A Sort of Déjà vu



My mother, Alberta, arrived at her new inpatient rehab/ nursing home by ambulance. She  had only one bag carrying three medications (Aggrenox, Lipitor and Lisinopril) from the hospital with her.  She was wearing a hospital gown, socks and pull-up style diapers.  My mother had grown so weak and frail during her  hospital stay that she had completely given up on any attempt at  using a toilet. This is when her nearly 9 month dependency on diapers started.


My mother was hospitalized twice while in the nursing home.  Once was for a Urinary Tract Infection.  I later learned that “most of the residents get UTIs because they wear diapers.” The time when my mom got a UTI was when she was left in her urine soaked and waste laden diaper until morning.  The night staff  was mostly interested in sleeping, not working.  Although my mom called for help with the call button, no one came. Unfortunately, the night staff was also not well educated about the different needs of the different residents.   A more effective approach would be to train the staff about what it means to have stroke.  Or what it means to have Parkinson’s. Or what is means to have Dementia.  Regardless of the condition of the residents, the true missing component of the night staff was compassion.


The daytime nursing staff at the facility was great.  They were always busy–but for the most part–they were kind, caring and attentive. My sisters and I practically lived there.  The daytime nursing staff even knew our schedules.  My older sister Aellyn was there from the early morning hours until about 9:45 am when my twin sister and I would arrive.  At around noon,  my twin sister and I would leave the facility, go to the office (and mostly refer patients to other psychiatrists).  Then we’d go home for lunch, walk Kookaburra and then return to the nursing home and stay until dinner when our older sister would come back and stay until it was time for our mother to go to sleep at around 8:00 p.m.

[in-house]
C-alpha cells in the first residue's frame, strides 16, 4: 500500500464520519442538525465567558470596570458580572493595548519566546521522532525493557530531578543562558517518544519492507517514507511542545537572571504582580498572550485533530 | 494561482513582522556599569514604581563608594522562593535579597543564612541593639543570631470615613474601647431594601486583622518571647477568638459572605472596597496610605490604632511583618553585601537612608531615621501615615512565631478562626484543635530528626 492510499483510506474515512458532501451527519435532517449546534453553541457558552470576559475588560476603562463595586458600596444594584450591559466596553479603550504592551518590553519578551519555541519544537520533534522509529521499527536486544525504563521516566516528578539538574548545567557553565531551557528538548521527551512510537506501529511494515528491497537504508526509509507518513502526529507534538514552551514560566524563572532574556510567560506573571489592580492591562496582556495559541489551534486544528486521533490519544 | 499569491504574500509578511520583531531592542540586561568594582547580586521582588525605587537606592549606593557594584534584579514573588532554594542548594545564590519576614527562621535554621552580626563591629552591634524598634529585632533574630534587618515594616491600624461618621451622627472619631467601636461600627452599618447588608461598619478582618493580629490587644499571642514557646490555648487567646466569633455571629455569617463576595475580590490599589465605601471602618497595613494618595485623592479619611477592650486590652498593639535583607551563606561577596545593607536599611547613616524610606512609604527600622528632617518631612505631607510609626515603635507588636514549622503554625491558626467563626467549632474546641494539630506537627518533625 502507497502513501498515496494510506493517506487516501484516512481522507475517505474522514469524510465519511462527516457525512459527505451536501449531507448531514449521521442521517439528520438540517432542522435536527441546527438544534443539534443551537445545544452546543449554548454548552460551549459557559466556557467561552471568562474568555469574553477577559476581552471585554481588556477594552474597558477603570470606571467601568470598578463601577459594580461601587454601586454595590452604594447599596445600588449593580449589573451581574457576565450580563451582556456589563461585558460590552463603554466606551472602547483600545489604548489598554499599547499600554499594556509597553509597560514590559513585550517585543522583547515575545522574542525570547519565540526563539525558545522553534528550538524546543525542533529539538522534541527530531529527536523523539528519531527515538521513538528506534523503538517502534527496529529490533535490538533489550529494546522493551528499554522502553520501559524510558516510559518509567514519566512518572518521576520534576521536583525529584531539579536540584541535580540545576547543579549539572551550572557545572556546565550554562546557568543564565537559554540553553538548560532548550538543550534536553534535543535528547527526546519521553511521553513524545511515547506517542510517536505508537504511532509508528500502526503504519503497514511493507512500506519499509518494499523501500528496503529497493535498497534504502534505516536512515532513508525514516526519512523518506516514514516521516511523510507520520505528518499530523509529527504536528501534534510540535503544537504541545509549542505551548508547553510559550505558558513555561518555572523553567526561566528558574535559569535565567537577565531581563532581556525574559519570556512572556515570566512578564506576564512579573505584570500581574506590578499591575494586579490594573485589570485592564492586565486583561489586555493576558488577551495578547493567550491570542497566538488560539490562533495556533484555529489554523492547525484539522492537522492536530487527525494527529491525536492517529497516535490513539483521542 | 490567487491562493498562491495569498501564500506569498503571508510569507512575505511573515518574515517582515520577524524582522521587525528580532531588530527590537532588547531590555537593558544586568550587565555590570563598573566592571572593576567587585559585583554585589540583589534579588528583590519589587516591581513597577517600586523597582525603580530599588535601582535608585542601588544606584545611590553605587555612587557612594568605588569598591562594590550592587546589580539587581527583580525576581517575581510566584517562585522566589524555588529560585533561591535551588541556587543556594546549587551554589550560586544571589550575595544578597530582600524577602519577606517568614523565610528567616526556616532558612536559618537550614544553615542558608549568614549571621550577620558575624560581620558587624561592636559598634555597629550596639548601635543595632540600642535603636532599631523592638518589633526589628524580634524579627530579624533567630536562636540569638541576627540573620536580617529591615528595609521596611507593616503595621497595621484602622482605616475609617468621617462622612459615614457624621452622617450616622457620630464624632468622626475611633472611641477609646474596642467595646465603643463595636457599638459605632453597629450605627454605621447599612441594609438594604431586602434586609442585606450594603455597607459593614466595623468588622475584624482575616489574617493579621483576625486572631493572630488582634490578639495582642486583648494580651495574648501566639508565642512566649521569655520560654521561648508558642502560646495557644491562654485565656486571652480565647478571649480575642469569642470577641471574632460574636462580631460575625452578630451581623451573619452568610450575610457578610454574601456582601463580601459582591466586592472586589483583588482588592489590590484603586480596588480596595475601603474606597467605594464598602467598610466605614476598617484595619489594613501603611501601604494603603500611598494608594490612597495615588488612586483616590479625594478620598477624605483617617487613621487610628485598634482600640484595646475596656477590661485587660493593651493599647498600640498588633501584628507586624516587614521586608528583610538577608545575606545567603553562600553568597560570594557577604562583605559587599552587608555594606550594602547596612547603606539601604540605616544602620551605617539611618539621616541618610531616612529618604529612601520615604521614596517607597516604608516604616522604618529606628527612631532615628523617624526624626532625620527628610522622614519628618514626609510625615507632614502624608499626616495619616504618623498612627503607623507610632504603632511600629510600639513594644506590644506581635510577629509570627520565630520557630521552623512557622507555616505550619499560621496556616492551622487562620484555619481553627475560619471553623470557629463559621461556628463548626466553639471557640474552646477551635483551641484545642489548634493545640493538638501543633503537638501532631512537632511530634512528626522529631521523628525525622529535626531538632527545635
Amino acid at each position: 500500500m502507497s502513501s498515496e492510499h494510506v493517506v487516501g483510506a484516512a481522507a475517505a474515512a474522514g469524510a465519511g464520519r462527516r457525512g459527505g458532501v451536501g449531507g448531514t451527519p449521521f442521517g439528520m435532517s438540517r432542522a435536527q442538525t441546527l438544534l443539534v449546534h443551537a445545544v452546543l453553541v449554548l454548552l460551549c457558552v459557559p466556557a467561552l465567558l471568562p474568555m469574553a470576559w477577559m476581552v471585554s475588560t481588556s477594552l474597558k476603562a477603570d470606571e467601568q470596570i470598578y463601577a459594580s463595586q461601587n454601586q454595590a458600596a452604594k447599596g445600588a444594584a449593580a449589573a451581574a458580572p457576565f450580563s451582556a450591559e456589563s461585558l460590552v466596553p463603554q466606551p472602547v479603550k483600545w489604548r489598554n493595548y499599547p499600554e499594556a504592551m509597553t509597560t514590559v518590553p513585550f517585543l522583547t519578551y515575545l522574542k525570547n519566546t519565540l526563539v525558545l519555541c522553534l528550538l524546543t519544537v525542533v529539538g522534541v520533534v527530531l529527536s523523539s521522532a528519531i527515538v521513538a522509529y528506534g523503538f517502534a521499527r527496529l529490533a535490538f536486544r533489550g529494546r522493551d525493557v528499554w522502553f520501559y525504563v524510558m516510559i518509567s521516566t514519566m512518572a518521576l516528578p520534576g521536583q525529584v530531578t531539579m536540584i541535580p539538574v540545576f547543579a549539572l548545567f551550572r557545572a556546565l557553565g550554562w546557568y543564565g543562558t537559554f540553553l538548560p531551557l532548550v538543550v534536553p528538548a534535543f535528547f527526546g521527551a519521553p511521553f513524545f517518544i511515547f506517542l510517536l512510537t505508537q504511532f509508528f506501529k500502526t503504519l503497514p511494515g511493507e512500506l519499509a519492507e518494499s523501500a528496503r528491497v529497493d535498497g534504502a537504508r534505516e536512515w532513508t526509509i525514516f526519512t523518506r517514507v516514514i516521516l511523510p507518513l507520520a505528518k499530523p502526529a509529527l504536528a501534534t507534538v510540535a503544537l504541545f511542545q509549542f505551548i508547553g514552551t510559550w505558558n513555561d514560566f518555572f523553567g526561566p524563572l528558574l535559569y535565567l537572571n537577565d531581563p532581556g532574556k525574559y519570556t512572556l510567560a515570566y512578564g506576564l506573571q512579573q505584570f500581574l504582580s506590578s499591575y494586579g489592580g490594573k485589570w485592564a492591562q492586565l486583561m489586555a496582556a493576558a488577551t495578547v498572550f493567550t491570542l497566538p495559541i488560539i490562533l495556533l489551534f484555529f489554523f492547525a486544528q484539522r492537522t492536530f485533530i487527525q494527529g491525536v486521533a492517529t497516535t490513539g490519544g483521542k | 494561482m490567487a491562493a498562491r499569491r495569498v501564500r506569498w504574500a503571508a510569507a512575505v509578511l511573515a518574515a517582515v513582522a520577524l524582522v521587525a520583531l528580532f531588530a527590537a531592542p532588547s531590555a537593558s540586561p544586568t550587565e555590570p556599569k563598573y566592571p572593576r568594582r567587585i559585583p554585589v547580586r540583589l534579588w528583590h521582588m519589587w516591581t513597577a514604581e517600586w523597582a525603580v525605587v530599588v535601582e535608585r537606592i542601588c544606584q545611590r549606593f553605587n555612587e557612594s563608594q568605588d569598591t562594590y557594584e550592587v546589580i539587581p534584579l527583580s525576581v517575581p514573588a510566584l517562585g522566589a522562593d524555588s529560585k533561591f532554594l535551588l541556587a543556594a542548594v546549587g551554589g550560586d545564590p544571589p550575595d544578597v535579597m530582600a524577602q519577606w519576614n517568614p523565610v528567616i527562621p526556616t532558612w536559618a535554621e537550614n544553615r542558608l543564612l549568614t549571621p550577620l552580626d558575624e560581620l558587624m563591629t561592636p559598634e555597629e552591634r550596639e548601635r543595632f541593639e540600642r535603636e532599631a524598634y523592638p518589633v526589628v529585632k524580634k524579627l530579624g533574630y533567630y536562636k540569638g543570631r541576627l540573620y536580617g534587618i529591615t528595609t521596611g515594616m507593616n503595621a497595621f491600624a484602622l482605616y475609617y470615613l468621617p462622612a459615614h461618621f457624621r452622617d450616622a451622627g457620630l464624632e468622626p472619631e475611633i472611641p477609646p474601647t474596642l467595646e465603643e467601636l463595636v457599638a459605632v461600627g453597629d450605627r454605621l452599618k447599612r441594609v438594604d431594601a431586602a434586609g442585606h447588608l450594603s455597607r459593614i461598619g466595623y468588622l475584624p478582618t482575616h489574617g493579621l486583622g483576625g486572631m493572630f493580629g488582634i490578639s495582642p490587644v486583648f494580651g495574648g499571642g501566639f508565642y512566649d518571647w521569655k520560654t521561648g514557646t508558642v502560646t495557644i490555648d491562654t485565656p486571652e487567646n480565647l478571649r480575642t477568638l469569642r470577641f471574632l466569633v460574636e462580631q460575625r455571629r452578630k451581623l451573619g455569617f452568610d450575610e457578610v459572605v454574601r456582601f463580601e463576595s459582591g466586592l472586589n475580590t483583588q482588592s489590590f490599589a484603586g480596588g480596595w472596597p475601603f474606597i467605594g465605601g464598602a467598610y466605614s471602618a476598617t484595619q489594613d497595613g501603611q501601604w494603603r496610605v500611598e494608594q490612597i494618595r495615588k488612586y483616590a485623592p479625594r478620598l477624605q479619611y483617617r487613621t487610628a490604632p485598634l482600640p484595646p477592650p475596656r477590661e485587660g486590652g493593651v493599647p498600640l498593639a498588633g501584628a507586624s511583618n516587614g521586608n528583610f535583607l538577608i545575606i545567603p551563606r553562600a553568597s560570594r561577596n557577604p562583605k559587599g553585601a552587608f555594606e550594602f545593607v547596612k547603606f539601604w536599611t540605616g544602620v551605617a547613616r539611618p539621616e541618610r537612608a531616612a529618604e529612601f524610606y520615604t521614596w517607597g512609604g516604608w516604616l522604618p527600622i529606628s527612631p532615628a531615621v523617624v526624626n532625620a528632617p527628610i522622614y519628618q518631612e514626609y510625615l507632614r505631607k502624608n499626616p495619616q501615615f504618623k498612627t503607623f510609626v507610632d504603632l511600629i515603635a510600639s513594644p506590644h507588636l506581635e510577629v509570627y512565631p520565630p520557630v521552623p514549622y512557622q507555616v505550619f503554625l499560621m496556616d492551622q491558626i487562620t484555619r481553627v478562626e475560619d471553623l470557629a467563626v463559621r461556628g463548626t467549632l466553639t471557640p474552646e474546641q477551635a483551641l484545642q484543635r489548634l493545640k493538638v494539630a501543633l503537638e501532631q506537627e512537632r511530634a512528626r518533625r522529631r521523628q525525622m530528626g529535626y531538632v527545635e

My mother had daily Physical Therapy, Occupational Therapy and Speech Therapy.   My mother appreciated all of her therapists.   But she particularly adored her Speech Therapist and her Occupational Therapist.


From the moment I saw my mom’s Occupational Therapist I had a strong feeling that I knew him.  It was  an unusual experience– but not an unfamiliar one for me.  I had a feeling like this once before when I got extended eye contact with Ricky Martin.  Yep, that Ricky Martin! It may sound odd, but I think different realities/past lives must sometimes overlap and something like a bleed through happens.  Did I seem familiar to my mom’s Occupational Therapist?  We’ll never know for sure.  But one time, it kind of seemed like maybe, perhaps he did remember our romance in 4th century China.  He was assisting me and my twin sister in the bathroom with our mother when suddenly our mom was about to fall over on me.  I stabilized my mom. Then I noticed hands around my waist and a thumb gently caressing and stroking my back.  It was the Occupational Therapist!  I turned around– he  was intensely blushing and his beard was all fluffy.  When I later told my twin sister, she said, the Occupational Therapist was just acting and reacting from “plain animal instinct.  Nothing more.”